Air, exhaust / combustion gases, steam and all industrial fluids: all silencers (sound attenuators aka mufflers) are studied and / or marketed by ITS.
With respect to aeraulic networks (e.g. ventilation, air conditioning) or to networks of fluids being pressurized (in particular: industrial e.g. water vapor, oxygen, nitrogen, natural gas) or at a pressure nearly atmospheric (as for many industrial chimneys):
- it is often a question of attenuating the noise transmitted by openings, at the upstream end (air intakes and inlets, suctions holes, e.g. of combustion air) or downstream (discharge, outlet of chimney, decompression vent): the reduction in the sound power level transmitted by them is in this case directly linked to the insertion of a silencer (sound attenuator aka muffler)
- it is sometimes a question of limiting, at specified locations, the transmission of noise through walls of ducts, conduits, pipes: reduction (on the path of sound waves from the noise source to such locations) the sound power level inside these network elements which carry the noise allows, all other things being equal (and in particular: for a noise reduction of the walls being constant) to limit the sound transmission towards the outside
Depending on the context, the noise source whose impact must be mitigated can vary (from one project to another, or: partially, coexisting with others e.g. in the case of power plants), being possibly:
- a fan: not only considered individually or as a component of various Heating and Ventilation Air Conditioning (HVAC) equipment in buildings, but also, for industrial applications (e.g. draft fan, air condenser, cooling tower)
- a compressor
- a heat engine
- a combustion turbine
- a control valve
The discharge to the atmosphere of pressurized gas (e.g. emptying of tanks, activation of safety valves, decompression of all kinds) does not involve any material constituting in itself a noise source, but is nevertheless, intrinsically, a very noisy oeration often requiring the implementation of silencers (sound attenuators aka mufflers).
In terms of study, for what ITS has advanced (if not outstanding ?) human and material resources, with simulation software developed in-house and also with tools from other specialized editors e.g. CFD, FEM, BEM:
- simultaneous consideration of an acoustic performance objective (insertion loss in dynamic regime, a fortiori when it is desired that it is high) and an aerodynamic performance objective (total pressure loss, a fortiori when it is desired that it is low), which are, by nature antagonistic, often makes iterative (sometimes: tedious) calculations necessary to find a technically satisfactory compromise; this situation can be complicated if additional technical constraints are taken into account e.g. a limitation of the speed of the fluid in the air channels of the silencer (sound attenuator aka muffler), a limited space for the soundproofing device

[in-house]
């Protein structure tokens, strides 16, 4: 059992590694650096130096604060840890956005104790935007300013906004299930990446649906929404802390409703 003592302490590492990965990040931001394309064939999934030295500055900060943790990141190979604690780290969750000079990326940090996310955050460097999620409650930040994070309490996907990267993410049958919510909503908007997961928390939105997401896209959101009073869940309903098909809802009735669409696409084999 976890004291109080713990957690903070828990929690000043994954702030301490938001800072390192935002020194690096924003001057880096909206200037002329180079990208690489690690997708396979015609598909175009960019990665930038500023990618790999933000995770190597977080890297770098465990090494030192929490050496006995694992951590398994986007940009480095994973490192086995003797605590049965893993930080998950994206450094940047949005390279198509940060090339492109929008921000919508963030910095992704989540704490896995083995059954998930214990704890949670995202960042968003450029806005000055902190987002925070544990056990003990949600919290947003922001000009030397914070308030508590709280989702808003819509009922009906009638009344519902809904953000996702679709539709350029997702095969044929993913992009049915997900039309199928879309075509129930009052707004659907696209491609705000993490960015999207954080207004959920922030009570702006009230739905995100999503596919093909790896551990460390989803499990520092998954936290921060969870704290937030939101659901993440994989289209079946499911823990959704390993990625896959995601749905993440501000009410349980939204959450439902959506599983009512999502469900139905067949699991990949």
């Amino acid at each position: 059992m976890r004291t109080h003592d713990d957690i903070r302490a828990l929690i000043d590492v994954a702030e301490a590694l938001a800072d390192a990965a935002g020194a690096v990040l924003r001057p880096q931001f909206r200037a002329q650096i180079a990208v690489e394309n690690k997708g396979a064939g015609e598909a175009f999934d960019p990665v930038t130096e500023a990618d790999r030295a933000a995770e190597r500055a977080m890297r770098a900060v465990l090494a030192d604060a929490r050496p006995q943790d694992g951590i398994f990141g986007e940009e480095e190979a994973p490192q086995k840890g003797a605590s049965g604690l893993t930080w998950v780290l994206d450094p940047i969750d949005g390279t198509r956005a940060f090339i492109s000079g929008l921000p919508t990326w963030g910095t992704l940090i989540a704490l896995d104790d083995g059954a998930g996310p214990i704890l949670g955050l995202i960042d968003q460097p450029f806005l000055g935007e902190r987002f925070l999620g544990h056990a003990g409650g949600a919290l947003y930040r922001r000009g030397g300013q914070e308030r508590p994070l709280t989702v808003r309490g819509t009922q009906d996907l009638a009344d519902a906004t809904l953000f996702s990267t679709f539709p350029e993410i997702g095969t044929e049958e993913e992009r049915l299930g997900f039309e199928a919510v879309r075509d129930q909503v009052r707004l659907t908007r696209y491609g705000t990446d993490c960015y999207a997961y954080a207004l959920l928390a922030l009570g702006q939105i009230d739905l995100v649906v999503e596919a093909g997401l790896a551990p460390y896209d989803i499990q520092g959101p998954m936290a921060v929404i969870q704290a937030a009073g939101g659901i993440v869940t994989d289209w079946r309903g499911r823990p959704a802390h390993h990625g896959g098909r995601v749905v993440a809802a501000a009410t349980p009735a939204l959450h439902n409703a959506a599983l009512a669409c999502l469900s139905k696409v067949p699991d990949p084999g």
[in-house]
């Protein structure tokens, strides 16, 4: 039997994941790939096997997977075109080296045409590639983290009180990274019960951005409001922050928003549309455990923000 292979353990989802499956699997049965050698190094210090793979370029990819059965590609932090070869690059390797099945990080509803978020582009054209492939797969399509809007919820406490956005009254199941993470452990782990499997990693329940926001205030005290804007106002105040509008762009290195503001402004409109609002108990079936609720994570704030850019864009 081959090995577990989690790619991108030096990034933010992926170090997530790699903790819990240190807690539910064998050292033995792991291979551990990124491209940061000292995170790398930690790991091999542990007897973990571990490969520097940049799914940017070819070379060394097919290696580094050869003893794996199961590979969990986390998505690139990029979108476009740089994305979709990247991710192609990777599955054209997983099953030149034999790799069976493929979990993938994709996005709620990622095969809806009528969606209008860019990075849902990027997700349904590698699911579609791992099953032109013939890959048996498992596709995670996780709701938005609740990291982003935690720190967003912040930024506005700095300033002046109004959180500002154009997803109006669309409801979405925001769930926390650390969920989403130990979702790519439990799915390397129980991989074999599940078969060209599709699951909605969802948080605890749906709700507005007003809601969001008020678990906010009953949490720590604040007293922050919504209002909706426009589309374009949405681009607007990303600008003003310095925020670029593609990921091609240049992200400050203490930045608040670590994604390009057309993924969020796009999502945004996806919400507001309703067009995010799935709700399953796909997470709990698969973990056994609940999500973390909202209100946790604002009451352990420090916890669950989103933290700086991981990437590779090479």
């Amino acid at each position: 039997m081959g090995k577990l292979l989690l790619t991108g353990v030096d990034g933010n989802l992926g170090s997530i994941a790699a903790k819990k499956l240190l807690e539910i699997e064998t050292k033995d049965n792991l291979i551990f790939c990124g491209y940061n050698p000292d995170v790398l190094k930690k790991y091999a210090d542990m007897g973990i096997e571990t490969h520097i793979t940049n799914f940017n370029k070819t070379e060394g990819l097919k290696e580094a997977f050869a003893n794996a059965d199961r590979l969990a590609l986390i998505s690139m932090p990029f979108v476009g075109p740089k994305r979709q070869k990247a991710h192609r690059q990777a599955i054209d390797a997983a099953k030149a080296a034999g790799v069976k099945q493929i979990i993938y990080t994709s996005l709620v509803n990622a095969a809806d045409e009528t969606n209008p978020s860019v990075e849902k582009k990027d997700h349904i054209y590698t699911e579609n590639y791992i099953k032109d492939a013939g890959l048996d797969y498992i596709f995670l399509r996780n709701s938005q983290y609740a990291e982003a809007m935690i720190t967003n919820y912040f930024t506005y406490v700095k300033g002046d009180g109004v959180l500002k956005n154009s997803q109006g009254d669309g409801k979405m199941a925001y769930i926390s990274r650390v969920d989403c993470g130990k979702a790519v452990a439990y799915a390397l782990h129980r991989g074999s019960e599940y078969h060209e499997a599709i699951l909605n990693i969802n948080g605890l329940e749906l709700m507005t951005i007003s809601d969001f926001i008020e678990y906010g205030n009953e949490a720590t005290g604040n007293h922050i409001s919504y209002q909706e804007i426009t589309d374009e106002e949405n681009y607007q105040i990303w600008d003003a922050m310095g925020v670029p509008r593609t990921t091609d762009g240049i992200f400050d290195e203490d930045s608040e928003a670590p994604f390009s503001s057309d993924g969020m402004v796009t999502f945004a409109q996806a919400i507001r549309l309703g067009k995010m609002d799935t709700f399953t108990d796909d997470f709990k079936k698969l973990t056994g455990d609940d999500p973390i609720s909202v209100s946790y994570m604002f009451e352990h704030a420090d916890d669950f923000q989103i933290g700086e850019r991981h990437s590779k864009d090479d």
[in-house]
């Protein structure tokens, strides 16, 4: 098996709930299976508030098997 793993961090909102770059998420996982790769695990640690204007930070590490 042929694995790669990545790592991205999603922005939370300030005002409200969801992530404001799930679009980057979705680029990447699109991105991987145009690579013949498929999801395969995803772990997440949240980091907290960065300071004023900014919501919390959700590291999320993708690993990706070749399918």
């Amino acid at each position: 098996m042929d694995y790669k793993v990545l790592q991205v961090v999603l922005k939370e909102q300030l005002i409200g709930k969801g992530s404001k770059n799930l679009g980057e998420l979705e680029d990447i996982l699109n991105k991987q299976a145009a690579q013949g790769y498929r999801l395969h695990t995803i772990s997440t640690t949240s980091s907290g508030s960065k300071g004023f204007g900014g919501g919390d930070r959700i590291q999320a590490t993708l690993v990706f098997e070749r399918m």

- taking into account very high speeds (as at the exhaust of very large gas turbines but also downstream of - smaller - regulating valves or jets orifices) complicates the calculations, whether in relation to the propagation modes of the sound in the porous media constituting the lining of the silencers (sound attenuators aka mufflers) and in the transported fluid, or whether it is due to the flow noise (self noise) thus created, such as to degrade, in dynamic regime, the performance of any silencer (sound attenuator aka muffler) when compared to static regime
- the consideration of very high temperatures as in the exhaust of heat engines or combustion turbines or the consideration of very high pressures as in the case of pressurized fluids, requires, before anything else, to predict (by appropriate modeling) the acoustic behavior of sound absorbing lining materials, whose measurements of characteristics in the laboratory (i.e. at ambient temperature and pressure) do not account for such different thermodynamic conditions
- moreover, taking into account other parameters can influence the design of silencers (sound attenuators aka mufflers), in particular the choice of packing materials with regard to the risks of corrosion and (in general) of deterioration e.g. the content in humidity or in corrosive effluents (namely in case of the the presence of acids in fumes) of the transported fluid, or with regard to fire risks e.g. in case of the possible presence of pure oxygen
Time has no equal to allow you to familiarize yourself, depending on the projects, with the different aspects of the very specific engineering work that constitutes the design of a silencer (sound attenuator aka muffler), whatever the fluid to be considered (air, gas exhaust / combustion, steam and all industrial fluids); to supplement the general information, related to sizing, reported above, the following one can report:
- the silencers (sound attenuators aka mufflers) for ventilation or air conditioning networks are of an ordinary technical level (in terms of dimensioning, a recurring difficulty is, nevertheless, often the need to have, at low frequency, a significant performance with a limited space requirement)
- silencers (sound attenuators aka mufflers) for fluids under pressure involve complex phenomena in terms of acoustics and in terms of fluid mechanics: sophisticated calculations are required in this area, to be completed by mechanical resistance calculations, as for other pressure vessels
Meanwhile, construction, according to modalities guaranteeing delivery deadlines, quality, durability of the silencers (sound attenuators aka mufflers) marketed by ITS is in line.